- UK markets staged a late afternoon rally in response to a firm start in New York having spent much of Thursday struggling for momentum.

With the UK still firmly in lockdown and British government facing difficult questions over its coronavirus testing strategy, investors were willing to take positives where they could be found, with oil stocks particularly strong thanks to an 18% jump in oil prices.

Royal Dutch Shell led the FTSE 100 higher with a 10 % jump to £14.874, with BP also running hot, up 6.5% at 355.15p.

In the US, early trading saw the S&P 500 gain around 1.5% to 2,509.16, while tech-heavy Nadsaq pushed 1.2% higher at 7,449.57.

The UK yesterday saw its largest number of deaths since the virus took hold across the nation. In Italy, however, the virus impact appeared to stabilise with just 12 new cases of the virus reported on Wednesday.

At the close, the benchmark FTSE 100 index ended the Thursday session close on 0.5% to the good at 5,480.22, although the mid cap FTSE 250 found the going tougher, losing nearly 0.8% to 14,436.80.


In company news, energy firm Centrica said it would cancel its dividend as part of a move to cut costs and said it would delay the sale of its stake in Spirit Energy until energy and financial markets were stable. On the back of the announcement, the shares price fell 8% to 34.19p.

Distribution and services company Bunzl pulled its dividend despite reporting a rise in revenue in the first quarter of year. The firm warned of disruptions as the food service and retail sectors were expected to be significantly affected by lockdown measures.

The company said it would no longer propose a final dividend for the year ended 31 December. The shares dropped almost 5% to £14.89.

National Grid said it had not yet seen a 'material impact' on its financial performance from the virus outbreak but was starting to see some delays and disruption to its capital programme. Shares fell 4.5% to 871p in early trading.

Comparison website has committed to pay its final dividend for 2019, bucking a growing trend among companies who are cancelling or suspending payouts to preserve cash.

Moneysupermarket declared an 8.61p per share payout alongside its full year results on 20 February but the dividend policy will remain under review for this year.

The news will come as only a modest lift to shareholders after Moneysupermarket pulled 2020 guidance as the coronavirus put a severe dent in business in recent weeks. The share price reversed earlier losses to end about 0.7% up at 294p.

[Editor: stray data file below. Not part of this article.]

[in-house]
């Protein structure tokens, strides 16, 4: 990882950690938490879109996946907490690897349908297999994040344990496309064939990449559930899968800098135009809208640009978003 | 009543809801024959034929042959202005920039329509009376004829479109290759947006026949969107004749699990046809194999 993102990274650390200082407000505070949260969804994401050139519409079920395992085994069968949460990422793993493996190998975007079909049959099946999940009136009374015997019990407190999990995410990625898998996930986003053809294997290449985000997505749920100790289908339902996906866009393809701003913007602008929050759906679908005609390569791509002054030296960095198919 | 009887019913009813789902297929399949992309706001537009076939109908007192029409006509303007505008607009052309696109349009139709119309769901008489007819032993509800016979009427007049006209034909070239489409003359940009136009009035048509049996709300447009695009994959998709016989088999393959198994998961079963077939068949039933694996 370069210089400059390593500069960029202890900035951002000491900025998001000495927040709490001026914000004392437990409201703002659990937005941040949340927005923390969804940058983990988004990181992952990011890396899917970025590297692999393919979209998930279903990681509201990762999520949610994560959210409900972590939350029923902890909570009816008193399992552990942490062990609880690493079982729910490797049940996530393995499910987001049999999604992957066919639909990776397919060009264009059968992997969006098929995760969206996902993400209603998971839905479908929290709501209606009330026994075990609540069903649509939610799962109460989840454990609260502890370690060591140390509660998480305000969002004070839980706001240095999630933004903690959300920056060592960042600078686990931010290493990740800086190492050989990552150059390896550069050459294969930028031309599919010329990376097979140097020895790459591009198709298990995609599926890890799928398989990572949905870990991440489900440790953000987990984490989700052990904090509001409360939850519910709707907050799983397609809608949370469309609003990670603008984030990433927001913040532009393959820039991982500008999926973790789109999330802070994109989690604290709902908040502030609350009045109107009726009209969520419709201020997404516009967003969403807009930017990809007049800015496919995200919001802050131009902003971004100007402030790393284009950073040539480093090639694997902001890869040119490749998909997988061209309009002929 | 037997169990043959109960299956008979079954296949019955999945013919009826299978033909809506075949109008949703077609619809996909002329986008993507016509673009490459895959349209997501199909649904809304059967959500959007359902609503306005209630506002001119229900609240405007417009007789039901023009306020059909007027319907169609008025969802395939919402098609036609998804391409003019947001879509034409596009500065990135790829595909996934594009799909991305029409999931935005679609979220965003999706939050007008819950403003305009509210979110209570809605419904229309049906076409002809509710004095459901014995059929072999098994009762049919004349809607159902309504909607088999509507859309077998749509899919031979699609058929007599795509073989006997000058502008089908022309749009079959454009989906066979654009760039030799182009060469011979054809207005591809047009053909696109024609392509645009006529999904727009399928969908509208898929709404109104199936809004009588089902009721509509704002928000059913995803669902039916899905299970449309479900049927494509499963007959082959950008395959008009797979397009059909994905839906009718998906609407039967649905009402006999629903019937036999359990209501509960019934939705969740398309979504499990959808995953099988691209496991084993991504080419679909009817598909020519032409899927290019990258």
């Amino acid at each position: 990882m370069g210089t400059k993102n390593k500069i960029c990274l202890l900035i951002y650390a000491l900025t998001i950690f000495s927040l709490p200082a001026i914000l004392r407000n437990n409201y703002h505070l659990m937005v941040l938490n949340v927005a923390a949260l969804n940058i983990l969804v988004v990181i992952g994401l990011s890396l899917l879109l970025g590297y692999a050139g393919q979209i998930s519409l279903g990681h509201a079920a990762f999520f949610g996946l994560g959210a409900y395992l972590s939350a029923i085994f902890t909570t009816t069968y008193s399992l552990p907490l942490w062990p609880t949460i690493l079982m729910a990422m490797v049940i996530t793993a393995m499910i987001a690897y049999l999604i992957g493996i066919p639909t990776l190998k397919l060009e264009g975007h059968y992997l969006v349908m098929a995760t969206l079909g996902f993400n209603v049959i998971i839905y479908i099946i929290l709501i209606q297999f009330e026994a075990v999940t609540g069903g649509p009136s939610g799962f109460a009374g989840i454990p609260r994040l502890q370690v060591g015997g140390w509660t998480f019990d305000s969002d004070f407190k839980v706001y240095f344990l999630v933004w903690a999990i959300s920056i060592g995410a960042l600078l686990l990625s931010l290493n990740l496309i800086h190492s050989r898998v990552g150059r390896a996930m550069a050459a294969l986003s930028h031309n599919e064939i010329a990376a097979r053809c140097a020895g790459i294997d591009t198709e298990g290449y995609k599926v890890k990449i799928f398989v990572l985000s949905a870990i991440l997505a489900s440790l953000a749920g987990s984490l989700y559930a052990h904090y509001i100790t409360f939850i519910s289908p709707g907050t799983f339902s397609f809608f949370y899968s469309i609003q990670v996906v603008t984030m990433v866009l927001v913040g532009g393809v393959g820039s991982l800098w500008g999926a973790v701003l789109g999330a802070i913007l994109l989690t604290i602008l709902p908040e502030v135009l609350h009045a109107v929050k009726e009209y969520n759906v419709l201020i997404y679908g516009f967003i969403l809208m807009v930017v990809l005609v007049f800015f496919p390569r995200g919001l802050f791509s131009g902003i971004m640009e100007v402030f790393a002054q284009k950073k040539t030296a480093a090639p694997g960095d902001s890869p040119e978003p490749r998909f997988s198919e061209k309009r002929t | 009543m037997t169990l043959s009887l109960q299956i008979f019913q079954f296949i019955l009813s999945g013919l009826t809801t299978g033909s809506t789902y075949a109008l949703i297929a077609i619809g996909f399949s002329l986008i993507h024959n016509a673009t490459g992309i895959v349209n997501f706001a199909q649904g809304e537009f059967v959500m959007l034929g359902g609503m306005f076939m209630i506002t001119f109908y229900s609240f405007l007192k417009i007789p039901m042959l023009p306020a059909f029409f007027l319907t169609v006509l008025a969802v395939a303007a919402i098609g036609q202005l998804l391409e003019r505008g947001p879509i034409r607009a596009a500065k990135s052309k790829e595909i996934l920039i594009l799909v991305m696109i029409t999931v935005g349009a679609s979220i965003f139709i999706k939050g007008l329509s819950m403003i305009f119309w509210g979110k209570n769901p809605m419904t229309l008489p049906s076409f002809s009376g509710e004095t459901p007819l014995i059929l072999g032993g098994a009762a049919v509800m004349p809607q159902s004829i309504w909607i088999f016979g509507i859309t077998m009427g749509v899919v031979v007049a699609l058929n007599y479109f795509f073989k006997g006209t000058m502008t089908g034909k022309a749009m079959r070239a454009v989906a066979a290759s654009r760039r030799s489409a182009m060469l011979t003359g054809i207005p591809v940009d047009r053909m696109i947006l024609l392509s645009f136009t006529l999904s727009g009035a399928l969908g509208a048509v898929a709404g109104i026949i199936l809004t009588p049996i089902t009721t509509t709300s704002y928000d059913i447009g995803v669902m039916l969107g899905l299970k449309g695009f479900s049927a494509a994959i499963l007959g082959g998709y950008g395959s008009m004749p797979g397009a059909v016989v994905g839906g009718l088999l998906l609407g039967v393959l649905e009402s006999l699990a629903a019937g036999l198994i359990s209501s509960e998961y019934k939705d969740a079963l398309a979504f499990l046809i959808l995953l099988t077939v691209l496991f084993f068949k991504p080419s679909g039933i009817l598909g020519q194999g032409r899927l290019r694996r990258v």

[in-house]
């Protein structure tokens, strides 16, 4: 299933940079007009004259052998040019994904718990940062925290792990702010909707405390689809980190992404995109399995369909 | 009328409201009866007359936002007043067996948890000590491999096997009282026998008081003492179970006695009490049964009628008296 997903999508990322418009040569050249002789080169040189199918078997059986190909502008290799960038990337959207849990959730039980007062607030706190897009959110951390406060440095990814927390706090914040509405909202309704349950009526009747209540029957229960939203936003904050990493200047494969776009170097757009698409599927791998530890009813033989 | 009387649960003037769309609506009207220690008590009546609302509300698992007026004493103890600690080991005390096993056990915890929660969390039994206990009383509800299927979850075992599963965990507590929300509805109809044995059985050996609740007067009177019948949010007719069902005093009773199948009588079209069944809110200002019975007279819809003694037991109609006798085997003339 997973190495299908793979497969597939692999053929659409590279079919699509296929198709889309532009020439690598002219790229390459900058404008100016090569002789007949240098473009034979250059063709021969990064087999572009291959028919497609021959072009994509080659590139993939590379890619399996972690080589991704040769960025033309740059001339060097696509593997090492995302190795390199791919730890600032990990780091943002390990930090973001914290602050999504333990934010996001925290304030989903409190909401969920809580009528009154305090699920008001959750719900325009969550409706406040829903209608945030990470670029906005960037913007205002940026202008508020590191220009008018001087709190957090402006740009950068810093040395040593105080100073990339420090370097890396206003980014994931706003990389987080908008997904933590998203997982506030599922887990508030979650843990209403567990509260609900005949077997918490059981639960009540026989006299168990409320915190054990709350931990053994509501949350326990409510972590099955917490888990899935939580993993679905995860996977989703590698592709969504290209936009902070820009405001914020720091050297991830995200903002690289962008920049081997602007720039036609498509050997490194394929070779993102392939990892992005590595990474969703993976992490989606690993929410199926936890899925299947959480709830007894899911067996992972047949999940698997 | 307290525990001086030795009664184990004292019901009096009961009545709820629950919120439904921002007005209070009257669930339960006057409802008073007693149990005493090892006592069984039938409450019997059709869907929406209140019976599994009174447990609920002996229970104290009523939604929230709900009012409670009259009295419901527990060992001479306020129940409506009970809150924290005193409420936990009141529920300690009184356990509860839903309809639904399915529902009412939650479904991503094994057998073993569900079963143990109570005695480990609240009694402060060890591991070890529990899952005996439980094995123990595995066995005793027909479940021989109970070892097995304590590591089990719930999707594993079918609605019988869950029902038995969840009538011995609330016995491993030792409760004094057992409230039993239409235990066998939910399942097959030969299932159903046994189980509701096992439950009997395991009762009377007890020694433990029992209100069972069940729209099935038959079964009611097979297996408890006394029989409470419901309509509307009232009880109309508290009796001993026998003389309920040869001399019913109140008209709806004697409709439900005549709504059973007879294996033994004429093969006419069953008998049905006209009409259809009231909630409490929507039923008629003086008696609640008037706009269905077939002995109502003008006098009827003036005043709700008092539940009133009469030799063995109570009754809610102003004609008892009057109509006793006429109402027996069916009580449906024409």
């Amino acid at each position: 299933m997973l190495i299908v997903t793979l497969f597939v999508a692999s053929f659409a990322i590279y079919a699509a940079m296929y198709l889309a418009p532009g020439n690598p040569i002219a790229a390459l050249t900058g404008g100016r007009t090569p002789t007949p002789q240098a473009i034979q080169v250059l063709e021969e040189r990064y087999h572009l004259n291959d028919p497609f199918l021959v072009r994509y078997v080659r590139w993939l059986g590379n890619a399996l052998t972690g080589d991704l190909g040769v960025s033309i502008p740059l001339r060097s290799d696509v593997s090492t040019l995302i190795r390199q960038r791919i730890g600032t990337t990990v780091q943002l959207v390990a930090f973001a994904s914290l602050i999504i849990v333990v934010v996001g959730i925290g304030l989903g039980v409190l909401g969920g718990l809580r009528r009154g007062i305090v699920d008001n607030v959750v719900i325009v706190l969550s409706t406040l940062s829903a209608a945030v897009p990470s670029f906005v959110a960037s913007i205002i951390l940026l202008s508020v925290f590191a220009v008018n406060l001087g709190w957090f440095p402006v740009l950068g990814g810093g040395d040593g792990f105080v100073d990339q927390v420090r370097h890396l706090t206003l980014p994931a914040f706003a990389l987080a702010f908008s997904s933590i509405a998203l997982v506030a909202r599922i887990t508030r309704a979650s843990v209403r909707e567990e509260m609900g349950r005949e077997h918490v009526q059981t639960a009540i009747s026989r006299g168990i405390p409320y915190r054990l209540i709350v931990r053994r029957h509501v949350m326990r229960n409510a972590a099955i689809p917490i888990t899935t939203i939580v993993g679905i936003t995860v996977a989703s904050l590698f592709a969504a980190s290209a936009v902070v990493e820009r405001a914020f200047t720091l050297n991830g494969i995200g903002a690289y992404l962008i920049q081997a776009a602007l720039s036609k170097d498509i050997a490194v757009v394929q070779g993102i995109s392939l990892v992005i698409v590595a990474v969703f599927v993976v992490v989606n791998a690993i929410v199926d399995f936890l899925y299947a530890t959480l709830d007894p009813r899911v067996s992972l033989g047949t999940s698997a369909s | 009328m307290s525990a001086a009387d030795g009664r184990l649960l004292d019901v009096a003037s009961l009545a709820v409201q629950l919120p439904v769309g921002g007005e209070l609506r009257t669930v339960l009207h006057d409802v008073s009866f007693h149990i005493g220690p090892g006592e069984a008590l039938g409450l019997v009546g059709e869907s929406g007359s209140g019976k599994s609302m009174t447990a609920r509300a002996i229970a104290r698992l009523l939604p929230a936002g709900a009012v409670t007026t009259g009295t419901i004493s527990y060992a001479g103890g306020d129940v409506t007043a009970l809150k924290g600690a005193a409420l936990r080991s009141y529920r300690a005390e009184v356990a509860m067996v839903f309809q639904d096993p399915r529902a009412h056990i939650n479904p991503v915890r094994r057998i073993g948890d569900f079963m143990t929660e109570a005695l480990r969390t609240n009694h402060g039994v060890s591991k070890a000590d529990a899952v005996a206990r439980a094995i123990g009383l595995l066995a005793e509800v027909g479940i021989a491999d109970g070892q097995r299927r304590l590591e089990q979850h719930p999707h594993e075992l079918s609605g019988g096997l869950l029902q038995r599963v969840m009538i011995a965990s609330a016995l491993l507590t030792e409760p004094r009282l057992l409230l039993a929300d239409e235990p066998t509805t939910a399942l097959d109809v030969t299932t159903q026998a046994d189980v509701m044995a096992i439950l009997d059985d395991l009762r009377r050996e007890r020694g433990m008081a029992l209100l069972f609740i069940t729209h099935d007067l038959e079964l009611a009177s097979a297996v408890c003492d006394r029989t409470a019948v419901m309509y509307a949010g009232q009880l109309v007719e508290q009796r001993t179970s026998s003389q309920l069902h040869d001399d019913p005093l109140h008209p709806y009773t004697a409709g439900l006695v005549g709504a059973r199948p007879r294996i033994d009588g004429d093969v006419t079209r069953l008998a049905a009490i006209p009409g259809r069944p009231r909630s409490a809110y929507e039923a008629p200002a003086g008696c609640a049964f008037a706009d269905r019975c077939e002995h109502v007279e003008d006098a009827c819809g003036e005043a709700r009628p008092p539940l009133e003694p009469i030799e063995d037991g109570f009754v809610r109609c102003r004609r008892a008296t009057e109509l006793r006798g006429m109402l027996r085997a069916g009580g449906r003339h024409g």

Shares in recruitment firm Hays plunged 13% to 95p after it said it had seen 'a very material deceleration in client and candidate activity' in March, scrapped its interim dividend and tapped investors for £200m. Similarly, Safestore said its key trading performance indicators showed to relatively limited impact from the pandemic, with 4.92 million square feet of occupied space across the portfolio, a drop of just 0.8% since its first quarter ended on 31 January. Shares rallied more than 5% to 637p.

Pharma giant AstraZeneca said it had completed the previously agreed sale of its global rights to Movantik, a treatment for opioid-induced constipation, to RedHill Biopharma for at least $52.5m. Shares dipped 1.7% to £69.80.

Popular high street store Pets at Home said it expected underlying pre-tax profit for the full year to be slightly above the top end of the range of current market expectations.

For most of the fourth quarter, the group traded in line with market expectations although it saw a dip in demand in-store and online in the closing weeks of the year. The shares dipped 1% to 237.6p.

Low-cost airline Wizz Air revealed that the virus had forced it to cut capacity by 34% in March. It operated rescue flights from Germany to Ukraine, from Malta and Croatia to North Macedonia as well as from North America to Hungary in order to repatriate passengers.

It is currently running flights from China to Hungary in order to deliver medical equipment such as protective gear and coronavirus test kits. The share price rose 3% to £21.62.

Rival low-cost airline EasyJet said it had received a request from founder Stelios Haji-Ioannou to call a general meeting to remove Andreas Bierwirth as a director of the company.

The shares dropped more than 5% to 497.2p.

Bookmaker William Hill said it had appointed Matt Ashley as its chief financial officer with effect from 6 April 2020, while Stephen Parry will take up the role of chief operating officer later in the year.

Shares in the bookie slumped 4.5% to 64.14p. At market close:

[LON:BNZL] Bunzl PLC share price was -77.75p at 1487.25p

[LON:CNA] Centrica PLC share price was -2.9p at 34.21p

[LON:HAS] Hays PLC share price was -15.47p at 93.93p

[LON:MONY] Moneysupermarket.Com Group PLC share price was +1.4p at 293.4p

[LON:RDSB] Royal Dutch Shell PLC share price was +127p at 1479.4p

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